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3rd pair


I am not a good player, yet. But trying. Today while holding Q4 in BB I saw a flop of K4K rainbow. Original limper made small bet. Thinking my 4 might possibly be good I clicked odds to see what the odds would be in hitting my Q. The odds were not shown. While it is easy enough to figure in my head I was wondering if, based on those odds not being there, if I am just over thinking it. Is an over card in this situation of little or no value and that is why those odds not shown?


  • rcmorear
    edited January 2020

    In my opinion you are overthinking.

    First, you already have two pair. Considering your opponent just limped, he likely doesn't have a high pair, so you are only behind if he has a king or a middle pair. Because this gives him trips or a better two pair than you have (or even a boat, but that is quite unlikely).

    So the fact is, you likely are already ahead. Hitting your queen won't help if you are already ahead. Moreover, if he happens to have a king, hitting your queen still won't help because you will remain behind. Thus, hitting a queen only helps if he has a medium pair, because then your two pair goes from being worse to better. That's a small chance. No need for exact math.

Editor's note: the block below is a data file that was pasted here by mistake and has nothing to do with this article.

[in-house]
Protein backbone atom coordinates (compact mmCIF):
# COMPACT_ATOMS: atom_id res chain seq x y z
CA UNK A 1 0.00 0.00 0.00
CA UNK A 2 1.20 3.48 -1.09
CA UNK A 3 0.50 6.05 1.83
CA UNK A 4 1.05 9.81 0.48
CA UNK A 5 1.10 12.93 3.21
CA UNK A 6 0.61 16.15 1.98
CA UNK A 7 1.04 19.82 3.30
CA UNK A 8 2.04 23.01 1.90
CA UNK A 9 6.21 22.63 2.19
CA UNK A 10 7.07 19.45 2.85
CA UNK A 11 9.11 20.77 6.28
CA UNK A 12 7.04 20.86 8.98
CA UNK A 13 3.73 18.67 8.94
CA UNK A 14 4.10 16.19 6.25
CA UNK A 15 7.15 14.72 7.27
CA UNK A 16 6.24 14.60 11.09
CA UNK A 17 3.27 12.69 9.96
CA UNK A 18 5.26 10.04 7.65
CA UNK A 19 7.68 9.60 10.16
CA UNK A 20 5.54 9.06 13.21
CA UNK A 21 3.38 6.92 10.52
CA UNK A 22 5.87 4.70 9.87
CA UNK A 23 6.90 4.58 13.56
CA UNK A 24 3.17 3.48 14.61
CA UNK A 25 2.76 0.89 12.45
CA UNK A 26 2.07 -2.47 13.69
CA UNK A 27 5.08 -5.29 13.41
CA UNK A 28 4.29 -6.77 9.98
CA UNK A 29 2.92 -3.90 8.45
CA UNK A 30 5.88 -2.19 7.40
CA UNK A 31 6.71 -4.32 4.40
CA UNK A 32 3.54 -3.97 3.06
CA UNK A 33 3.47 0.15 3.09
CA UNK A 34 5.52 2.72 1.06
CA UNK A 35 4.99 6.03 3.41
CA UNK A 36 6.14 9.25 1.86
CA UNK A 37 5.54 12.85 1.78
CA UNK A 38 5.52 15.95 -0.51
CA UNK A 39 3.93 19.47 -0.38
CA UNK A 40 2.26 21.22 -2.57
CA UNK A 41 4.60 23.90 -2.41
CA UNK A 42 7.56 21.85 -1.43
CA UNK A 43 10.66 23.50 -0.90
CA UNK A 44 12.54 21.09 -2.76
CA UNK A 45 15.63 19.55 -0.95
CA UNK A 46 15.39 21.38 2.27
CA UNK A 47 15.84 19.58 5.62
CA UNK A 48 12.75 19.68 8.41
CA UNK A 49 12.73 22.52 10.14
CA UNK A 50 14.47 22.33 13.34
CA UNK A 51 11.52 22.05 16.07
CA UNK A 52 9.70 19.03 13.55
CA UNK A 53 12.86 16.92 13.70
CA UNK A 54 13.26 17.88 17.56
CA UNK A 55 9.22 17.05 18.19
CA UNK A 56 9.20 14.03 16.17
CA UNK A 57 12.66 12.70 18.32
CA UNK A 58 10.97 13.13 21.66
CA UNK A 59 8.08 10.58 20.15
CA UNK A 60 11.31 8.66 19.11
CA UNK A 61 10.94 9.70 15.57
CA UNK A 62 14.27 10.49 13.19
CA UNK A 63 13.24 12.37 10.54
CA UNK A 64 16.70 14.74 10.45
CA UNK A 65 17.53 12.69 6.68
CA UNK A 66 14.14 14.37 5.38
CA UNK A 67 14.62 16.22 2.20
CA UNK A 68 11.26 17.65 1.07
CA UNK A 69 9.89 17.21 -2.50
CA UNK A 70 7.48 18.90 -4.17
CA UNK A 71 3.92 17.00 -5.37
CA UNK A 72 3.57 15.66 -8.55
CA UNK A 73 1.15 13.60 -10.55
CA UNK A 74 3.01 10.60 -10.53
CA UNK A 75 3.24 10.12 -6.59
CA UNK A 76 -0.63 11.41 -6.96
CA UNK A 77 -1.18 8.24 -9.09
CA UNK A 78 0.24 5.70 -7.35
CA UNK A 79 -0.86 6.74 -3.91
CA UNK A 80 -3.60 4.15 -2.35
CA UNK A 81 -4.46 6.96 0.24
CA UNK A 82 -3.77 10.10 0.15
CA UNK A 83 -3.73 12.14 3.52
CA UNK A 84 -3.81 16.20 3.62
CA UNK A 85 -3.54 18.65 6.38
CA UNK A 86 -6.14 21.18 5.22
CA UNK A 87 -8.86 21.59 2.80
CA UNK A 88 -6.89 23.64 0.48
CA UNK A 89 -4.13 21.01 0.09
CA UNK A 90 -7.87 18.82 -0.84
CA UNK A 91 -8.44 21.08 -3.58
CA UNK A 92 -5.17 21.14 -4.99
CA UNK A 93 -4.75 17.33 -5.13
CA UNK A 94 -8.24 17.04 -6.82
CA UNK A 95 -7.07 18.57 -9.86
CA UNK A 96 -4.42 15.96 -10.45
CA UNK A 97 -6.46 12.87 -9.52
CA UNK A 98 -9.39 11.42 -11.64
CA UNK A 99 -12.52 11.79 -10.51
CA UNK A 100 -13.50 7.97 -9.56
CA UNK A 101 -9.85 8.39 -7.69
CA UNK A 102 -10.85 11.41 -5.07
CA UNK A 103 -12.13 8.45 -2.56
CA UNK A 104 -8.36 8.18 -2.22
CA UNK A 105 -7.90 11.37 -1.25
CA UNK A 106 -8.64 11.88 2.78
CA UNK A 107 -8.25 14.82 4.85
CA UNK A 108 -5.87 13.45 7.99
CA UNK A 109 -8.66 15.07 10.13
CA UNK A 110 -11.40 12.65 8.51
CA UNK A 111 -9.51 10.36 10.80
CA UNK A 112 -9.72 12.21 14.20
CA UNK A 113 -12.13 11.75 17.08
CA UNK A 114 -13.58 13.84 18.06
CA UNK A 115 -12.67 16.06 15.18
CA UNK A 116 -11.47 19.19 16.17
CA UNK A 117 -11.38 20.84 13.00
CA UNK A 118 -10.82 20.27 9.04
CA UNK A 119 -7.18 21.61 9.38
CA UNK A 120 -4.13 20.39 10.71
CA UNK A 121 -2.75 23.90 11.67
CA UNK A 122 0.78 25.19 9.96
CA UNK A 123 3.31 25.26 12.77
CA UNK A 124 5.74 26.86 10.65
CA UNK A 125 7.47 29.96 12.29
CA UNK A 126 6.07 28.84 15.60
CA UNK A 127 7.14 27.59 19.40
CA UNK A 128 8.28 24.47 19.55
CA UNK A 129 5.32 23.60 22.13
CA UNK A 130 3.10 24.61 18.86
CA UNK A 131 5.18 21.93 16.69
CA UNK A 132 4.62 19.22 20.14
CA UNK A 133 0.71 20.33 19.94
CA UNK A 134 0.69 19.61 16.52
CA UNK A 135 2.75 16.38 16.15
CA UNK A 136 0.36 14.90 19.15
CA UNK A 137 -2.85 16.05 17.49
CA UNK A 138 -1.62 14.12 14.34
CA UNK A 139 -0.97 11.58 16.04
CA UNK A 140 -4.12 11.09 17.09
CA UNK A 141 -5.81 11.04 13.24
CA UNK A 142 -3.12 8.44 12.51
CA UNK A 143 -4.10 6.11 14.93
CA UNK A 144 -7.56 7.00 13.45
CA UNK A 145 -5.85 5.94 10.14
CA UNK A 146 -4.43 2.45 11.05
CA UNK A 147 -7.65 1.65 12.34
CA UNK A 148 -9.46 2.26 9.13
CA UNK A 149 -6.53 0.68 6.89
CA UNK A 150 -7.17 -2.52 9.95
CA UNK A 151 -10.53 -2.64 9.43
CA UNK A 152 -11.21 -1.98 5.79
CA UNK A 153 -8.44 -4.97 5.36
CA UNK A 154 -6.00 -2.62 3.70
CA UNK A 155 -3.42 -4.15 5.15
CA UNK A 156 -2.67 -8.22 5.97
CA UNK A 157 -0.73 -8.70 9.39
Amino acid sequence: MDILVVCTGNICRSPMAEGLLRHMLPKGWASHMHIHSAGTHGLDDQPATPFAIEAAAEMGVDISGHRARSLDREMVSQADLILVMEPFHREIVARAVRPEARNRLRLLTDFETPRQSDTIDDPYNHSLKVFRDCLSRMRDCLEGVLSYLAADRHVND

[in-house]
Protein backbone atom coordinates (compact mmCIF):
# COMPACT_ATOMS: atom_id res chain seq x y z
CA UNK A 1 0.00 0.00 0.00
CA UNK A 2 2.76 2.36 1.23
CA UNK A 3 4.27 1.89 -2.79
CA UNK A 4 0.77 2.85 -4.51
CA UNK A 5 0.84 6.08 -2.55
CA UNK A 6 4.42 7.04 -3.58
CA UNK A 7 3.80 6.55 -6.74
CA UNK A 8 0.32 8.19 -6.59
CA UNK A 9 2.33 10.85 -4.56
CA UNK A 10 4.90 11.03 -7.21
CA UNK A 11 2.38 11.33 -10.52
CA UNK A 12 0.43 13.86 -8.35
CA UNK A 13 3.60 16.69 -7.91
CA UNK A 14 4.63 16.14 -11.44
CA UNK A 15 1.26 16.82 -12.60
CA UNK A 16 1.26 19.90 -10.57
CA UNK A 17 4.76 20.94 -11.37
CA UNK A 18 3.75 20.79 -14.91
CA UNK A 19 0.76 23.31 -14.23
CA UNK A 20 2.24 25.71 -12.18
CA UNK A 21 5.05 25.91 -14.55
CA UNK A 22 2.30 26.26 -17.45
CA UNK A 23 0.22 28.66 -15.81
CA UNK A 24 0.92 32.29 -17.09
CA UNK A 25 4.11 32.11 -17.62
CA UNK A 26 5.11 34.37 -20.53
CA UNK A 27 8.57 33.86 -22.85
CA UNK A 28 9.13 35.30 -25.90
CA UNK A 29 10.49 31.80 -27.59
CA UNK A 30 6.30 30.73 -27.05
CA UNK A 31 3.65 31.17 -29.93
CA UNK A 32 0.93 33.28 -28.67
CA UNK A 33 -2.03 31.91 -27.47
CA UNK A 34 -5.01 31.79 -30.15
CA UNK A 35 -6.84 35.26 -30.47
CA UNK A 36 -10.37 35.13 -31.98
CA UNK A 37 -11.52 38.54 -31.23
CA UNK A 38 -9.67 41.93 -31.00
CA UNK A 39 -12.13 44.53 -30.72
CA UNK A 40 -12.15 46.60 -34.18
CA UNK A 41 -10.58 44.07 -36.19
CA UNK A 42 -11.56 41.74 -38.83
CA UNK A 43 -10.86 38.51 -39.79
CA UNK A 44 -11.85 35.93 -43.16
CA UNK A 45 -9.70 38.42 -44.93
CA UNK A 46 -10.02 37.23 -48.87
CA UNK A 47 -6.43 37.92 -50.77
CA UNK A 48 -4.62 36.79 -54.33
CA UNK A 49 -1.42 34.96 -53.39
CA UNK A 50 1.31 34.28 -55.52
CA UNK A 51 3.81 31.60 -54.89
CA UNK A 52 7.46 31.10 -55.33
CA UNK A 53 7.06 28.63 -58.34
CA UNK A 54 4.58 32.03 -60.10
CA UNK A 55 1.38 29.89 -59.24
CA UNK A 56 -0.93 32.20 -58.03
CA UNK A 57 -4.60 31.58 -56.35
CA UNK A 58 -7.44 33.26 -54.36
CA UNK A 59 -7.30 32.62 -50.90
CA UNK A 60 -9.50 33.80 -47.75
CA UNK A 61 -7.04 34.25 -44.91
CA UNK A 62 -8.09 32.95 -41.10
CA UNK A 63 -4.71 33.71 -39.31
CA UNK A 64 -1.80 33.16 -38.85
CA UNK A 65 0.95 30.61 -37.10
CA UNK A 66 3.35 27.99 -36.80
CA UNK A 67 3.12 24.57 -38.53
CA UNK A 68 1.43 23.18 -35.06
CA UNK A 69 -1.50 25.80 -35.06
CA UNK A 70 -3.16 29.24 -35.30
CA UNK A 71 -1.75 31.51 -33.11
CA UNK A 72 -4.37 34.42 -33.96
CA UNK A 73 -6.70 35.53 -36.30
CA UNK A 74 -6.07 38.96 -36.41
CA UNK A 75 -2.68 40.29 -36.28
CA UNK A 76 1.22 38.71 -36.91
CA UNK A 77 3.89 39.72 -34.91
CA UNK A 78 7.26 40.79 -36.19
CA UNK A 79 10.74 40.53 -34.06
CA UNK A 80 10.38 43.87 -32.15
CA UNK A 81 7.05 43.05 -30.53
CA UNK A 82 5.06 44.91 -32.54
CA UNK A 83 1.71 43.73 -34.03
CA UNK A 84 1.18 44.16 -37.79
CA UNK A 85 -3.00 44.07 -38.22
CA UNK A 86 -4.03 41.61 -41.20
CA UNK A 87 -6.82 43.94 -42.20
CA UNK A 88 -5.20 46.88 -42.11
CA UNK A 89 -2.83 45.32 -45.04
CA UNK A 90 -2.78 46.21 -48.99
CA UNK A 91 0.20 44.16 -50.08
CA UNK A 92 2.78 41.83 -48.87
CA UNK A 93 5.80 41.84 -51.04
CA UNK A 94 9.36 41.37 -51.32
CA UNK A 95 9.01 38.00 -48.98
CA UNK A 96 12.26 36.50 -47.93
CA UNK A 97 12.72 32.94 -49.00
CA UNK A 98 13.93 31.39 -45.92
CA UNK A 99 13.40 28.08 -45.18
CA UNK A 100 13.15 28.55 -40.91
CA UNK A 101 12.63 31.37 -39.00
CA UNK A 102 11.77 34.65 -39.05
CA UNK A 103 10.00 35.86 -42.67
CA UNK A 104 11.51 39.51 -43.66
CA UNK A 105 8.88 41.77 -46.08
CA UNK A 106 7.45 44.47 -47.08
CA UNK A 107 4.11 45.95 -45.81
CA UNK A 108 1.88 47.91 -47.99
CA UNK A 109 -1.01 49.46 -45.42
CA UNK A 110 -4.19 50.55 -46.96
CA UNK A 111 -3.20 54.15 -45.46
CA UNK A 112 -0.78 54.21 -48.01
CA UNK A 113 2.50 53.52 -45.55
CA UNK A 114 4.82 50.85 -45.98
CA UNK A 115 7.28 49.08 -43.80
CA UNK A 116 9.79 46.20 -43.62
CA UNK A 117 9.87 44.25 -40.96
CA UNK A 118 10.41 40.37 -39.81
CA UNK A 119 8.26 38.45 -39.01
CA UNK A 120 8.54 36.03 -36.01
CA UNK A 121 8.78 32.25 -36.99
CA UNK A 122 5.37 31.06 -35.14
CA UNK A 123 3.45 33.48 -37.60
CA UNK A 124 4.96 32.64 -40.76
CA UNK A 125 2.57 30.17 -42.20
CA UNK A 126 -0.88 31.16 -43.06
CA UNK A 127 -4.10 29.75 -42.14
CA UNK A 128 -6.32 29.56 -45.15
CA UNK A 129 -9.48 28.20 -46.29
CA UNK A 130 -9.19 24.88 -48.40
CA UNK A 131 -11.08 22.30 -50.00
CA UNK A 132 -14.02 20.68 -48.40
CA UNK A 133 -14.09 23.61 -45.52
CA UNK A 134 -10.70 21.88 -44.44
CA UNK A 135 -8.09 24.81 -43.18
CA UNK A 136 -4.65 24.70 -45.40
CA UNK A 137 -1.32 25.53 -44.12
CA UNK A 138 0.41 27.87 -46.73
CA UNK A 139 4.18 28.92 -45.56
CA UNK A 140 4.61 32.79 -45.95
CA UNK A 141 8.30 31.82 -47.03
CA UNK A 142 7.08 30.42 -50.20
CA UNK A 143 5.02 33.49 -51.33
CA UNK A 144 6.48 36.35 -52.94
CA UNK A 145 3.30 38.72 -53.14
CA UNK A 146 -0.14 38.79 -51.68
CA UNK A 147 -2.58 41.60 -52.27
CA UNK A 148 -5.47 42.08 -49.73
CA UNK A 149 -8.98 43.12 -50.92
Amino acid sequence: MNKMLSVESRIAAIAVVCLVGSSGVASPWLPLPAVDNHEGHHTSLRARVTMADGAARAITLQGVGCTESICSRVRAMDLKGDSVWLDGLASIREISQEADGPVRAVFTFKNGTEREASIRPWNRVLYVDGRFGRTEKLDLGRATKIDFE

To put it in your words, an overcard in this situation adds little to no value. Except it's not even really an overcard, since Q is under K. But in this case even if you had an A, it wouldn't matter much. The facts are about the same: 1) you probably are ahead in both cases, 2) if he has a K you are way behind in both cases, 3) if he has a mid-pair, then hitting your kicker saves you.

    So, what to do? Since you are first, and you probably are ahead, you go ahead and bet. If he raises, fold, unless you know he's a wild guy. If he calls, it doesn't tell you much, because maybe he just doesn't think you have anything (and he should be right sometimes--you can make this bet even if you don't have anything).

    That means if the turn is a blank, you probably have to bet again. If he calls again, try to check down the river. If he bets the river after you check, and you don't know him, you probably want to fold. But remember he did it, because if he does it often you'll have to start calling him.

    For all of that...not much math involved.

    Edit: Oh, I wrote for what you should do, being in the Big Blind, and therefore being first. You said he made a small bet, so I guess that means you checked to him on the flop. I don't think that's what you should have done, but since you did you have to call. He made the bet with you showing weakness, so he thinks you have nothing. His bet does not mean strength, so you have to call it. Still no math needed. After that, pick up from what I said above, meaning when the turn comes, you take the lead and bet out.

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